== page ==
Lord, I come humbly before You and ask you to cleanse my heart of my every sin. “Have mercy on me O, Lord according to your loving kindness and blot out my transgressions. Wash me thoroughly of my iniquity and cleanse me of all of my sin. (Psalm 51:1-2) Lord create in me a clean heart. Please Lord renew a right spirit within me (Psalm 51:10-11). Forgive me for thoughts I have had, words I have spoken and things that I have done that are not pleasing in your sight and do not glorify you. Father, forgive me I pray for my sins of_______(state them)________________________. I confess it is a sin and truly repent of these acts, words and thoughts. ( 1 John 1:9; Psalm 32:5 Proverbs 28:13, Psalm 51:6, 10). Lord search the inwards hidden places of my heart and reveal my sin to me that I may not sin. (Psalm 139: 23-24). I seek to repent of everything that You show me Lord. I confess my sins to you in the full realization that you are faithful and just to forgive me of all my sins and to cleanse me from all unrighteousness.( 1John 1:9) I know that my sins are against You and You only. Grant me a broken, willing spirit and a contrite heart so I can offer it to You (Psalm 51:1-4, Psalm. 51:12, Psalm 51:17).

Thank you Father in the name of Jesus

So that you can begin the process of self-examination through prayer, confession, and study of the Word that leads to repentance the following action steps are suggested:

Action Steps:
1. During the Lenten season I want to encourage you to join this or a 40 day Prayer Journey even if you are beginning at day 7 or whatever day. Just begin where you are. Determine to spend quality time with the Lover(God) of your soul every day. Decide to start out with half an hour and increase it slowly. Be diligent, consistent and be faithful. We can never grow or develop an intimate relationship with God unless we spend quality time with Him.
2. Confess any sin you may be guilty of against man and God. Ask God to search you and reveal any unconfessed sin to you daily.
3. Say or write a prayer of repentance out of your heart. Above is an example of a prayer of repentance. Your prayer need not be perfect, but sincere, sorrowful and heartfelt.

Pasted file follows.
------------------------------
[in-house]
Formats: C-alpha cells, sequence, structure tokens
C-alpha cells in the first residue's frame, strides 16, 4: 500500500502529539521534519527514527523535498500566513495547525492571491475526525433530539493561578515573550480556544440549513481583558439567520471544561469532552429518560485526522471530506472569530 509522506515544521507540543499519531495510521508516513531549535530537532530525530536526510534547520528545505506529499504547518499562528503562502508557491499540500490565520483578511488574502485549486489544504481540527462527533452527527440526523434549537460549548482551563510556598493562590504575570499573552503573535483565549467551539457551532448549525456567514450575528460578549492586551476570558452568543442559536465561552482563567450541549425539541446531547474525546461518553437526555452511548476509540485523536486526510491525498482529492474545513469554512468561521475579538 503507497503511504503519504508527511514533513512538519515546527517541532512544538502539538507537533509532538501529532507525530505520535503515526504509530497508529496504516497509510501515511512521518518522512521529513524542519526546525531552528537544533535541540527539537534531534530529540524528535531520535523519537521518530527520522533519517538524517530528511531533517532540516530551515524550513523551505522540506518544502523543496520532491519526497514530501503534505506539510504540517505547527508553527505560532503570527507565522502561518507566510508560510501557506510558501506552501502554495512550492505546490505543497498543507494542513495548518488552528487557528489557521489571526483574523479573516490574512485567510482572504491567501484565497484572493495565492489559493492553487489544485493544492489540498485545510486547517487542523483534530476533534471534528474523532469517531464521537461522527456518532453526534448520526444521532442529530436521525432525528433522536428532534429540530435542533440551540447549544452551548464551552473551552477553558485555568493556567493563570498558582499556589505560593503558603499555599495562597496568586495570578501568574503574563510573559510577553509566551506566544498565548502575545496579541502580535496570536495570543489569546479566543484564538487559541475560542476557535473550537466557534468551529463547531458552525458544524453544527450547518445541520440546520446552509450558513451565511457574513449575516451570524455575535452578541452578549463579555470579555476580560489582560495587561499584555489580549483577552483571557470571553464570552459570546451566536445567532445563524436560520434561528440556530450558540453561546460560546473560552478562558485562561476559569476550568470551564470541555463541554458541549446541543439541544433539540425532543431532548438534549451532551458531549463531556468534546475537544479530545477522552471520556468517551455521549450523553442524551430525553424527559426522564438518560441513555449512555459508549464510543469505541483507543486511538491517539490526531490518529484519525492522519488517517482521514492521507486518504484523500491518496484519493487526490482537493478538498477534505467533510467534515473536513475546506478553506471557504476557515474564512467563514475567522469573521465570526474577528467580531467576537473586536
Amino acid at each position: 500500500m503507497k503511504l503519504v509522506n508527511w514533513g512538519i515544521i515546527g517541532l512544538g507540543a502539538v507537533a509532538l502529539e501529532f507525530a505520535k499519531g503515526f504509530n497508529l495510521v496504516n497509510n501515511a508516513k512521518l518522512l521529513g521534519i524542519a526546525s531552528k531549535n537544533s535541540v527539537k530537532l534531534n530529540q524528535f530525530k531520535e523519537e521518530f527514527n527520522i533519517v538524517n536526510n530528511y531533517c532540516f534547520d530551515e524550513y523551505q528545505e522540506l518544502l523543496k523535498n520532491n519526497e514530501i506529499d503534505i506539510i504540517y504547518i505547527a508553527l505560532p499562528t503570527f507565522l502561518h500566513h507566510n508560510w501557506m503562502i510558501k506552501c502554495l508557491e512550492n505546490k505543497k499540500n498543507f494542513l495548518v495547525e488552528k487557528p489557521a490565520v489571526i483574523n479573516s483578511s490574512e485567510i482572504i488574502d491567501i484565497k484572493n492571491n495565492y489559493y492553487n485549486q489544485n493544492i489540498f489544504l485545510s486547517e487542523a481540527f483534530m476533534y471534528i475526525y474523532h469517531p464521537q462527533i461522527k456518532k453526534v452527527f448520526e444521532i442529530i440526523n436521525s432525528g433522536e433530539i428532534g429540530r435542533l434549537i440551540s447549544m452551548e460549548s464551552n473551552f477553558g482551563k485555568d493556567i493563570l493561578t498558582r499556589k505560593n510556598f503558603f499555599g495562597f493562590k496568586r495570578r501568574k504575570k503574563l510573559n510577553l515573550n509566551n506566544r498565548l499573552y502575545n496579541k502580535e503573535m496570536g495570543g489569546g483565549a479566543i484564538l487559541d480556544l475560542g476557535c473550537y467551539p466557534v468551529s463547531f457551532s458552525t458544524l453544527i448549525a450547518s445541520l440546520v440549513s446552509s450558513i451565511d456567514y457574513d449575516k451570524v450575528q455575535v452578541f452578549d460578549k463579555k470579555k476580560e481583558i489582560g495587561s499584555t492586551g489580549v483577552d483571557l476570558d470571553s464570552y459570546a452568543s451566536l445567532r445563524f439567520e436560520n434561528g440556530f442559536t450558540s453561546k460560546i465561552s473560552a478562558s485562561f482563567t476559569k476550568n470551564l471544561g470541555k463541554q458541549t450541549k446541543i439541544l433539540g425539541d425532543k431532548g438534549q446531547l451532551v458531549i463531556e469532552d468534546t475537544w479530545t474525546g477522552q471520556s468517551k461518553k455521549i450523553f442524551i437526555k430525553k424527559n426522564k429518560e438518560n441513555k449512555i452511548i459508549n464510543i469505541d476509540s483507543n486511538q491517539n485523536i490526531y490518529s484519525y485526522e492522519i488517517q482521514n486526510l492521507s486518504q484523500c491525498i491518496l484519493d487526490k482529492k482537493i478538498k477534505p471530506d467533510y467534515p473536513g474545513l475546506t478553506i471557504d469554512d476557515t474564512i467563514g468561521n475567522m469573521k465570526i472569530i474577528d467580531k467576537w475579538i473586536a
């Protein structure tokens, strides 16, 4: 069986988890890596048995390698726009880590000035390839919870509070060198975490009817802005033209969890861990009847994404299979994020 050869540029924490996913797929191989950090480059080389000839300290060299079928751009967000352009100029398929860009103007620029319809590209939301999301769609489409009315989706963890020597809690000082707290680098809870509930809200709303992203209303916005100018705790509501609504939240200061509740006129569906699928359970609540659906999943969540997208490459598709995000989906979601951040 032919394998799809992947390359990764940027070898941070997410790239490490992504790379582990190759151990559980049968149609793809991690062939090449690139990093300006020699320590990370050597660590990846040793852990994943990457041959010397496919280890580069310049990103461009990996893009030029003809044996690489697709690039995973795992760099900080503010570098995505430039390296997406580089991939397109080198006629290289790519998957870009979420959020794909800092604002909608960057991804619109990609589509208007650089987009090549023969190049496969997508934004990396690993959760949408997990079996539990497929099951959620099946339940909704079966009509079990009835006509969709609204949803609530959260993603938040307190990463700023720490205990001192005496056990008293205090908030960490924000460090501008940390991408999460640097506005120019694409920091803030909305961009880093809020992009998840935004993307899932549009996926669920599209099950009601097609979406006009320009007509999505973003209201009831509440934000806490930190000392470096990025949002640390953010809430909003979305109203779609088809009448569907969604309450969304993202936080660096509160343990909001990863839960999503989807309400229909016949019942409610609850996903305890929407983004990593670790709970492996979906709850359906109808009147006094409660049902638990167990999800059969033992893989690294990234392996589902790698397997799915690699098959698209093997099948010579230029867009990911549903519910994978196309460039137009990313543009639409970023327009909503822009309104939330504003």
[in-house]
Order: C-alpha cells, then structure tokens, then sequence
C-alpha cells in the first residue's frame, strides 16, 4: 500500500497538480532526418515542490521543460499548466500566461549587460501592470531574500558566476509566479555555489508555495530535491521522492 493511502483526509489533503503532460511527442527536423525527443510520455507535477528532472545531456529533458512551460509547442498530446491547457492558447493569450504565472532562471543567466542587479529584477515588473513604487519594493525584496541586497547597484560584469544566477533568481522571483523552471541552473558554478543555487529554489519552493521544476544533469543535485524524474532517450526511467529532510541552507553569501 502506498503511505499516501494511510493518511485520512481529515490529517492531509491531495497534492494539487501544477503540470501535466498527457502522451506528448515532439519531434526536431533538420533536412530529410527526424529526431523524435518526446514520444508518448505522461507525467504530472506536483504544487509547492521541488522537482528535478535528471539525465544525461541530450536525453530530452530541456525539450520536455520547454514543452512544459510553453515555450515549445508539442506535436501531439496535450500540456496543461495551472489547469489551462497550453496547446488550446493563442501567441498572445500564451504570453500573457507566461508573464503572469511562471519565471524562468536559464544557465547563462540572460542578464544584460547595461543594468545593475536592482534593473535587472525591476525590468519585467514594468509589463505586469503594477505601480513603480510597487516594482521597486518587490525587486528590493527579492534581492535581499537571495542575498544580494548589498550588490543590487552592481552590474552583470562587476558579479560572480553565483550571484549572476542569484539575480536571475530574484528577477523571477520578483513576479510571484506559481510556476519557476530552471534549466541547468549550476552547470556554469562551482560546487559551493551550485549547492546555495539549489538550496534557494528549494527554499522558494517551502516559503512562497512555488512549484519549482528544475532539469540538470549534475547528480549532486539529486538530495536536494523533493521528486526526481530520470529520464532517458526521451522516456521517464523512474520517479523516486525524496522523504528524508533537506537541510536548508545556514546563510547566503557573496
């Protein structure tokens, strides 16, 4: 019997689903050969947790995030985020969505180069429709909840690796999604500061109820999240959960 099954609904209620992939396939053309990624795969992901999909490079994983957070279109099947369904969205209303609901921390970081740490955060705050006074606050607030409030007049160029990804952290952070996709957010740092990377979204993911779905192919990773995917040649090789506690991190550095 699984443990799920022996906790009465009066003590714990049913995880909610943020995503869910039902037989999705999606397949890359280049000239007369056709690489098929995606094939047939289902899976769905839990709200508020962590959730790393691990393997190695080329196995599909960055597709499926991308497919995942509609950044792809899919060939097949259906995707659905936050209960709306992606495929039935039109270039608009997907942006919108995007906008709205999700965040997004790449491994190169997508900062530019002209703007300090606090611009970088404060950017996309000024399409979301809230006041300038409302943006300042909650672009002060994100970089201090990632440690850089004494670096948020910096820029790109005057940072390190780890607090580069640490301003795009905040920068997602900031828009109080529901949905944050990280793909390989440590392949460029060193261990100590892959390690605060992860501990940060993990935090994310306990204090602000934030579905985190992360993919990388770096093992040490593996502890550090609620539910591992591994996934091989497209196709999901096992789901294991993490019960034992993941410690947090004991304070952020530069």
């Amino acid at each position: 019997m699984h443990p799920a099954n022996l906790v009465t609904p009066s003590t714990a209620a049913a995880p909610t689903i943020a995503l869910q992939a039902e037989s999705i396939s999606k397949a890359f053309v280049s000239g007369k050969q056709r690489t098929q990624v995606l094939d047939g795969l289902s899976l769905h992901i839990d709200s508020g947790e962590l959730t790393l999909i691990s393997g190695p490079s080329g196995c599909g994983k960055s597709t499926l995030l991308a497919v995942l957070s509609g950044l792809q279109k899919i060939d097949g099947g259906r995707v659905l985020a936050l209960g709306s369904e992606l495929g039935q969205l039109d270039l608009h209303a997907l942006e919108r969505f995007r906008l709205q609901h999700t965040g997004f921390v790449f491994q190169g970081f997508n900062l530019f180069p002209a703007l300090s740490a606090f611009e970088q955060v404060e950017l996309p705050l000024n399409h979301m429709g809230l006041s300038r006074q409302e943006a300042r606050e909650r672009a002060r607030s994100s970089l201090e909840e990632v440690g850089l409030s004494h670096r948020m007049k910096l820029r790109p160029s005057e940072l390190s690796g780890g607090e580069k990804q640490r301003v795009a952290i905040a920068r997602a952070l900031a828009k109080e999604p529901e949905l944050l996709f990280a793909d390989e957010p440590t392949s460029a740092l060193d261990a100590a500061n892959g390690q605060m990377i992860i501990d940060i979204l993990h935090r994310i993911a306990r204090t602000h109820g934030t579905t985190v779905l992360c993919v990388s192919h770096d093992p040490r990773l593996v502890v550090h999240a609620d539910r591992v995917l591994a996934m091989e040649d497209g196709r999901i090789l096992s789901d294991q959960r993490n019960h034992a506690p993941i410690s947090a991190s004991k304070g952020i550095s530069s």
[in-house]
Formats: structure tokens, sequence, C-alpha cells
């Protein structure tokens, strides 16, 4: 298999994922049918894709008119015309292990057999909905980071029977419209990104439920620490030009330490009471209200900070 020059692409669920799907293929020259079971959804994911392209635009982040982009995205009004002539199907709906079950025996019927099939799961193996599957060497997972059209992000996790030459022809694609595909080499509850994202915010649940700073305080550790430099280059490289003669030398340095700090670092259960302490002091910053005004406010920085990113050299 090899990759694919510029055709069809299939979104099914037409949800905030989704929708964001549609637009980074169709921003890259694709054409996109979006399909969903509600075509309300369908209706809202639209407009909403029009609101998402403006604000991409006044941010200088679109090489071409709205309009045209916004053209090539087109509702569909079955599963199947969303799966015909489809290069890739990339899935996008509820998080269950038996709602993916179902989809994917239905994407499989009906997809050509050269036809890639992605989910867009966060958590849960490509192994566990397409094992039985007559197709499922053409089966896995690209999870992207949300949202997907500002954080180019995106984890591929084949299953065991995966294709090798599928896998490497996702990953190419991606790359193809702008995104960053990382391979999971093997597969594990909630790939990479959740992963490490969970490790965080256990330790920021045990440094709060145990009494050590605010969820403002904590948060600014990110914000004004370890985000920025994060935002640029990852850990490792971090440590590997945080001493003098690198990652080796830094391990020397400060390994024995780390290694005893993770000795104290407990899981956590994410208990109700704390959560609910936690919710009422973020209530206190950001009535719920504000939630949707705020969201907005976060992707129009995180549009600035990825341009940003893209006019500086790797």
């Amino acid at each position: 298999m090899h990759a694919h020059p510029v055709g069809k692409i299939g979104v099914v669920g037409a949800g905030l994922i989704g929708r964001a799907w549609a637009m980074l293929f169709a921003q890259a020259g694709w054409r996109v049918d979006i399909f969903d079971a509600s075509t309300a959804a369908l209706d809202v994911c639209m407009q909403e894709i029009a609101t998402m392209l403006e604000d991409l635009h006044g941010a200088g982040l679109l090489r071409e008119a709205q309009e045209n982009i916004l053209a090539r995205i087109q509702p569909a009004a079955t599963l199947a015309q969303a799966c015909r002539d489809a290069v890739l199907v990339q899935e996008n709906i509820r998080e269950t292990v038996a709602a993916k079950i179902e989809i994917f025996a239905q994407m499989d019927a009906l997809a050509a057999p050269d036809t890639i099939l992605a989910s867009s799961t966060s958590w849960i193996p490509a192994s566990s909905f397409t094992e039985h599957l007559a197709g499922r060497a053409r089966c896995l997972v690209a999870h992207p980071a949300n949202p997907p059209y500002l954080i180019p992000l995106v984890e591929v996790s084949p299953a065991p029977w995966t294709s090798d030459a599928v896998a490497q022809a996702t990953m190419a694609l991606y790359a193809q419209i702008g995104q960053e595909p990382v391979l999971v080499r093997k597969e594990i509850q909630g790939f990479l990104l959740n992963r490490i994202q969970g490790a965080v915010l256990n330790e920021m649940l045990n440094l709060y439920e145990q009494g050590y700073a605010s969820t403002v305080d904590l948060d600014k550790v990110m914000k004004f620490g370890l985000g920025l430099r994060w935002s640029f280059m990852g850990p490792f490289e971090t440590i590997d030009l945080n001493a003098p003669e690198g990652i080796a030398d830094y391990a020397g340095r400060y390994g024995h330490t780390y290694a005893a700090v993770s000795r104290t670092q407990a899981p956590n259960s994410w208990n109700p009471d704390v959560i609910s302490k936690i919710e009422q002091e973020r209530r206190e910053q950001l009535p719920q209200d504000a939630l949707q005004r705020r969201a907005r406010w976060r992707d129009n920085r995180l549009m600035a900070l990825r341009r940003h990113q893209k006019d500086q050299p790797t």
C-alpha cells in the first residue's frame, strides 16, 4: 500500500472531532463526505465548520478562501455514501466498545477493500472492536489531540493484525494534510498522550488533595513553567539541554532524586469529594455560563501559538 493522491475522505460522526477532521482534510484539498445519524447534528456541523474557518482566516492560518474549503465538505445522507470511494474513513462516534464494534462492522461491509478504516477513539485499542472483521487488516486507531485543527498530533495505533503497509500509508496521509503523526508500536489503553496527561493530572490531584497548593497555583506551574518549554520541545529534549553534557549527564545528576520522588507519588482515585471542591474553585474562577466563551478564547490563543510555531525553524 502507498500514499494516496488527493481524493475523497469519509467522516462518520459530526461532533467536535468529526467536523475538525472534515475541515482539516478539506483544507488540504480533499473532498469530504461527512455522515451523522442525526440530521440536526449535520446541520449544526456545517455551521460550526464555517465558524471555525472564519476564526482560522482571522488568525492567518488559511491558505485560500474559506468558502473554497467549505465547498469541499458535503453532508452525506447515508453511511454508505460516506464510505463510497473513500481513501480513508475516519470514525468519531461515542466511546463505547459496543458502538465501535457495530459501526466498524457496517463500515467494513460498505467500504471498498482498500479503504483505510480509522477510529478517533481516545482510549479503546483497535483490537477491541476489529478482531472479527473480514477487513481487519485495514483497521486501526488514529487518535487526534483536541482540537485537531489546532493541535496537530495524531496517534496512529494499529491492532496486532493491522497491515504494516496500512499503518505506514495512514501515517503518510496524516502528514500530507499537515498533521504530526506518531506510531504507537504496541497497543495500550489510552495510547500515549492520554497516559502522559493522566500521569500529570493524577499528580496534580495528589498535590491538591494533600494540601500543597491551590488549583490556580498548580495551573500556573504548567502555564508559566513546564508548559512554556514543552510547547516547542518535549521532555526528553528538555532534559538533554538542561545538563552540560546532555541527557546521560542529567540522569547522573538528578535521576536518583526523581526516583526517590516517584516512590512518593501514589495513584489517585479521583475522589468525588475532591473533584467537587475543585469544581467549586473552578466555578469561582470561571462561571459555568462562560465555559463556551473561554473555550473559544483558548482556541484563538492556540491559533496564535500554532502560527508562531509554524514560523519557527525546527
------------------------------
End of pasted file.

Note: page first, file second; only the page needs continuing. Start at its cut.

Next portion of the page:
4. Have a journal. God has so much to speak into your life. It may not happen overnight if you haven’t been praying on a consistent basis. But remember He is right there. Don’t give up.
5. Leave a prayer request or comment.

Linda Fegins, “The Prayer Leader” has served as Prayer Coordinator for over 13 years( later Director over the Prayer Ministry) for the Lydia Circle Christian Business and Professional Women. As part of the Lydia Circle she has lead over several prayer boot camps, and has lead prayer services and workshops in the Bahamas and in South Africa. Linda served on the prayer team of a medical missions trips to Jamaica under the leadership of  Pastor Jackie McCullough. She is also a member of the National Church Prayer Leaders Network and serves as the Prayer Leader of the Intercessory Prayer Team of her church. Currently the Prayer Leader Linda also serve  as an intercessor/ teacher/trainor with Global Force Prayer Missions on the Live@5AM Prayer call and as a volunteer/intercessor with Girlfriends Pray Ministry

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Don’t Complain: Praise and Pray.

Don’t Complain: Praise and Pray.
Scriptures: 2 Timothy 2:22–26; 2 Chronicles 20:15

Miss Clara (in the movie War Room )points out to Elizabeth that Satan is the enemy, not her husband—and that all of her complaining brings curses and not blessing or healing to her marriage. Complaining is the praise music of hell. Satan loves to hear us gripe and grumble.

On the other hand, Satan hates to hear us pray. He can deceive, distract, and discourage us all he wants until we turn to God to fight for us—and then Satan is defeated! God has no tolerance for complaining; it does not express faith.